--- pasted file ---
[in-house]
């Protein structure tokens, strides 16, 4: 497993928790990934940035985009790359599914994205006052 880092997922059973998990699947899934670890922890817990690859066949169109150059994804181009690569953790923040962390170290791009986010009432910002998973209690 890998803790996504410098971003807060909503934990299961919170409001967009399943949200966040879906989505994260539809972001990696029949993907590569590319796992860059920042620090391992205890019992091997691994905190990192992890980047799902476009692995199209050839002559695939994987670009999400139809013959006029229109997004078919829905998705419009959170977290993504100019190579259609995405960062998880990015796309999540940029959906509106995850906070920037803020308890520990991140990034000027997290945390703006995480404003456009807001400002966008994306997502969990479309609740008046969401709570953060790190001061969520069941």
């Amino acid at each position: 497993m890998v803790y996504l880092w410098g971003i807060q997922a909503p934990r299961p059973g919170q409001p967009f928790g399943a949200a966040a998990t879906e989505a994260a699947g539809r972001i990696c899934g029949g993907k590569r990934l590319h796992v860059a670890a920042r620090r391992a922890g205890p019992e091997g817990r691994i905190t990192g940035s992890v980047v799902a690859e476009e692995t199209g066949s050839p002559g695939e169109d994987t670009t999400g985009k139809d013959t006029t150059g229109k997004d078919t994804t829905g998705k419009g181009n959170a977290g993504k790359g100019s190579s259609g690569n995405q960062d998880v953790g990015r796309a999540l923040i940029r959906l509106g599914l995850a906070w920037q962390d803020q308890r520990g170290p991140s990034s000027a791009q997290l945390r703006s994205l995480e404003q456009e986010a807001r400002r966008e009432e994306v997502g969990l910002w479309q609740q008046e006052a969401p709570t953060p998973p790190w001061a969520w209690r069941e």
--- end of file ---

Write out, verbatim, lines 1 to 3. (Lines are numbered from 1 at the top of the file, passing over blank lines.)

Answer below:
[in-house]
């Protein structure tokens, strides 16, 4: 497993928790990934940035985009790359599914994205006052 880092997922059973998990699947899934670890922890817990690859066949169109150059994804181009690569953790923040962390170290791009986010009432910002998973209690 890998803790996504410098971003807060909503934990299961919170409001967009399943949200966040879906989505994260539809972001990696029949993907590569590319796992860059920042620090391992205890019992091997691994905190990192992890980047799902476009692995199209050839002559695939994987670009999400139809013959006029229109997004078919829905998705419009959170977290993504100019190579259609995405960062998880990015796309999540940029959906509106995850906070920037803020308890520990991140990034000027997290945390703006995480404003456009807001400002966008994306997502969990479309609740008046969401709570953060790190001061969520069941």
């Amino acid at each position: 497993m890998v803790y996504l880092w410098g971003i807060q997922a909503p934990r299961p059973g919170q409001p967009f928790g399943a949200a966040a998990t879906e989505a994260a699947g539809r972001i990696c899934g029949g993907k590569r990934l590319h796992v860059a670890a920042r620090r391992a922890g205890p019992e091997g817990r691994i905190t990192g940035s992890v980047v799902a690859e476009e692995t199209g066949s050839p002559g695939e169109d994987t670009t999400g985009k139809d013959t006029t150059g229109k997004d078919t994804t829905g998705k419009g181009n959170a977290g993504k790359g100019s190579s259609g690569n995405q960062d998880v953790g990015r796309a999540l923040i940029r959906l509106g599914l995850a906070w920037q962390d803020q308890r520990g170290p991140s990034s000027a791009q997290l945390r703006s994205l995480e404003q456009e986010a807001r400002r966008e009432e994306v997502g969990l910002w479309q609740q008046e006052a969401p709570t953060p998973p790190w001061a969520w209690r069941e």